TABLE 4 - Linear Regression Analysis between Day-to-Day Variability across Average Daily Sedentary Time and PA Measures (Expressed as SD) and 24-h and Waking Glycemia Measurements, Glucose Concentrations, and Measures of Glycemic Variability.
SD, min·d−1 PA EE SD, kcal·d−1 SD, MET-min·d−1
Sedentary LPA MVPA Total PA LPA MVPA Total PA LPA MVPA Total PA
24-h glycemia, % of day
 TIR (70–140 mg·dL−1) −0.00 (0.00) 0.91 −0.00 (0.00) 0.84 −0.00 (0.00) 0.72 −0.00 (0.00) 0.18 −0.00 (0.00) 0.82 −0.00 (0.00) 0.21 −0.00 (0.00) 0.44 −0.00 (0.00) 0.15 −0.00 (0.00) 0.14 −0.00 (0.00) 0.35
 TIR (70–180 mg·dL−1) 0.00 (0.00) 0.62 −0.00 (0.00) 0.16 −0.00 (0.00) 0.22 −0.00 (0.00) 0.14 −0.00 (0.00) 0.76 −0.00 (0.00) 0.24 −0.00 (0.00) 0.44 −0.00 (0.00) 0.09 −0.00 (0.00) 0.14 −0.00 (0.00) 0.22
 Hyper (>140 mg·dL−1) −0.00 (0.00) 0.61 −0.00 (0.00) 0.30 −0.00 (0.00) 0.46 −0.00 (0.00) 0.04 −0.00 (0.00) 0.07 −0.00 (0.00) 0.45 −0.00 (0.00) 0.16 −0.00 (0.00) 0.22 −0.00 (0.00) 0.39 −0.00 (0.00) 0.15
 Hyper (>180 mg·dL−1) −0.00 (0.00) 0.96 0.00 (0.00) 0.21 0.00 (0.00) 0.55 0.00 (0.00) 0.25 −0.00 (0.00) 0.07 −0.00 (0.00) 0.44 −0.00 (0.00) 0.16 −0.00 (0.00) 0.23 −0.00 (0.00) 0.40 −0.00 (0.00) 0.14
Glucose concentration, mg·dL−1
 24-h mean 0.04 (0.02) 0.16 −0.06 (0.03) 0.07 −0.17 (0.08) 0.05 * −0.06 (0.03) 0.04 −0.01 (0.00) 0.01 *,**,*** −0.01 (0.00) 0.03 *,**,*** −0.01 (0.00) 0.01 *,**,*** −0.61 (0.37) 0.11 −0.44 (0.21) 0.05 −0.31 (0.18) 0.10
24-h glycemic variability, mg·dL−1
 MAGE 0.01 (0.02) 0.56 −0.04 (0.02) 0.10 −0.06 (0.06) 0.39 −0.03 (0.02) 0.12 −0.00 (0.00) 0.27 −0.00 (0.00) 0.39 −0.00 (0.00) 0.29 0.02 (0.29) 0.94 −0.10 (0.17) 0.54 0.03 (0.14) 0.86
 CONGA-1 0.00 (0.01) 0.87 −0.01 (0.01) 0.26 −0.01 (0.03) 0.62 −0.01 (0.01) 0.30 −0.00 (0.00) 0.32 −0.00 (0.00) 0.44 −0.00 (0.00) 0.34 0.06 (0.11) 0.59 −0.01 (0.07) 0.79 0.04 (0.06) 0.53
 CONGA-2 0.01 (0.00) 0.56 −0.02 (0.01) 0.15 −0.03 (0.03) 0.40 −0.01 (0.01) 0.16 −0.00 (0.00) 0.36 −0.00 (0.00) 0.51 −0.00 (0.00) 0.39 0.08 (0.14) 0.58 −0.02 (0.08) 0.85 0.05 (0.07) 0.50
 CONGA-4 0.01 (0.01) 0.34 −0.02 (0.01) 0.10 −0.03 (0.03) 0.35 −0.02 (0.01) 0.12 −0.00 (0.00) 0.34 −0.00 (0.00) 0.54 −0.00 (0.00) 0.40 −0.00 (0.15) 1.00 −0.04 (0.09) 0.63 0.01 (0.07) 0.89
 MODD 0.00 (0.00) 0.73 −0.01 (0.01) 0.59 −0.02 (0.02) 0.36 −0.01 (0.01) 0.48 −0.00 (0.00) 0.06 −0.00 (0.00) 0.11 −0.00 (0.00) 0.06 −0.13 (0.10) 0.19 −0.10 (0.06) 0.11 −0.08 (0.05) 0.11
Waking glycemia, % of day
 TIR (70–140 mg·dL−1) 0.00 (0.00) 0.77 0.00 (0.00) 0.99 −0.00 (0.00) 0.14 0.00 (0.00) 0.49 −0.00 (0.00) 0.90 −0.00 (0.00) 0.09 −0.00 (0.00) 0.35 −0.00 (0.00) 0.43 −0.00 (0.00) 0.06 −0.00 (0.00) 0.68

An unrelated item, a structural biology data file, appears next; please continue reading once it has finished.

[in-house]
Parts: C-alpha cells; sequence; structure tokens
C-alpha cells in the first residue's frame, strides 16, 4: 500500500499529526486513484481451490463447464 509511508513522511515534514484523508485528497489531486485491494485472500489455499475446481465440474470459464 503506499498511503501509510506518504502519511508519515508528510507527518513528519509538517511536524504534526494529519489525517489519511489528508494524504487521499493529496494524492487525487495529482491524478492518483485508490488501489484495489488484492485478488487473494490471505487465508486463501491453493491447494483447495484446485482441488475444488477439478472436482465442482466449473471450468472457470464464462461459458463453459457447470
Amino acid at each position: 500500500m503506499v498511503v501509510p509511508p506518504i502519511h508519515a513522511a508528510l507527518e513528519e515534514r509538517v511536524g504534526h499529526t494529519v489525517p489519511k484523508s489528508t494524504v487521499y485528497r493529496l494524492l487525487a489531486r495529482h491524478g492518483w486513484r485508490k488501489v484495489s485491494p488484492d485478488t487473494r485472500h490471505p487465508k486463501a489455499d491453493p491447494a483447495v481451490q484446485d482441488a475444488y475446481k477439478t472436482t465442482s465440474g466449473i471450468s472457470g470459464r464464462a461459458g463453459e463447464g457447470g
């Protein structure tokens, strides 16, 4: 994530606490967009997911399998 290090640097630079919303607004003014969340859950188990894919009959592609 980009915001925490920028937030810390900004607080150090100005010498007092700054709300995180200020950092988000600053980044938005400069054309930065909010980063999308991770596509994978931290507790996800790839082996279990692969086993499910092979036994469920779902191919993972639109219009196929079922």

TIR (70–180 mg·dL−1) 0.00 (0.00) 0.86 −0.00 (0.00) 0.62 −0.00 (0.00) 0.32 0.00 (0.00) 0.74 −0.00 (0.00) 0.89 −0.00 (0.00) 0.16 −0.00 (0.00) 0.43 −0.00 (0.00) 0.22 −0.00 (0.00) 0.12 −0.00 (0.00) 0.46
 Hyper (>140 mg·dL−1) −0.00 (0.00) 0.61 −0.00 (0.00) 0.34 −0.00 (0.00) 0.61 −0.00 (0.00) 0.09 −0.00 (0.00) 0.13 −0.00 (0.00) 0.56 −0.00 (0.00) 0.25 −0.00 (0.00) 0.29 −0.00 (0.00) 0.48 −0.00 (0.00) 0.21
 Hyper (>180 mg·dL−1) −0.00 (0.00) 0.62 −0.00 (0.00) 0.34 −0.00 (0.00) 0.61 −0.00 (0.00) 0.10 −0.00 (0.00) 0.14 −0.00 (0.00) 0.56 −0.00 (0.00) 0.25 −0.00 (0.00) 0.29 −0.00 (0.00) 0.47 −0.00 (0.00) 0.20
Glucose concentration, mg·dL−1
 Waking, mean −0.02 (0.05) 0.64 −0.20 (0.11) 0.08 −0.39 (0.13) 0.01 *,**,****,***** −0.19 (0.08) 0.03 −0.01 (0.00) 0.01 *,**,****,***** −0.01 (0.00) 0.01 *,**,****,***** −0.01 (0.00) <0.01 *,**,****,***** −0.69 (0.35) 0.06 −0.49 (0.20) 0.02 *,**,****,***** −0.36 (0.17) 0.04
Waking glycemic variability, mg·dL−1
 MAGE 0.17 (0.04) 0.65 −0.10 (0.08) 0.25 −0.11 (0.11) 0.33 −0.06 (0.07) 0.36 −0.00 (0.00) 0.31 −0.00 (0.00) 0.40 −0.00 (0.00) 0.32 0.03 (0.28) 0.91 −0.09 (0.16) 0.58 0.03 (0.14) 0.81
 CONGA-1 0.00 (0.02) 0.92 −0.03 (0.04) 0.37 −0.03 (0.05) 0.51 −0.02 (0.02) 0.57 −0.00 (0.00) 0.48 −0.00 (0.00) 0.69 −0.00 (0.00) 0.55 0.07 (0.12) 0.60 −0.01 (0.07) 0.93 0.04 (0.06) 0.54
 CONGA-2 0.00 (0.02) 0.65 −0.05 (0.05) 0.33 −0.07 (0.06) 0.26 −0.03 (0.04) 0.35 −0.00 (0.00) 0.18 −0.00 (0.00) 0.36 −0.00 (0.00) 0.22 0.05 (0.15) 0.74 −0.03 (0.09) 0.70 0.03 (0.07) 0.66
 CONGA-4 0.00 (0.02) 0.87 −0.05 (0.04) 0.26 −0.06 (0.06) 0.35 −0.03 (0.03) 0.43 −0.00 (0.00) 0.37 −0.00 (0.00) 0.51 −0.00 (0.00) 0.40 −0.01 (0.15) 0.96 −0.05 (0.08) 0.56 0.00 (0.07) 0.90
 MODD −0.01 (0.02) 0.79 −0.04 (0.05) 0.37 −0.13 (0.06) 0.03 −0.05 (0.04) 0.21 −0.00 (0.00) 0.08 −0.00 (0.00) 0.05 −0.00 (0.00) 0.05 −0.10 (0.15) 0.52 −0.15 (0.09) 0.10 −0.07 (0.08) 0.37
Data represented as unadjusted β estimate, standard error, and P value for unadjusted linear regression model, such that the DVs were set as continuous glucose monitor measurements, while IVs were set as accelerometer measurements. A single accelerometer measure (IV) was input at a time for analysis with no model, including multiple or all accelerometer measures. Bold indicates P < 0.05, and italics indicate 0.05 ≤ P ≤ 0.10 for unadjusted linear regression model (model 1).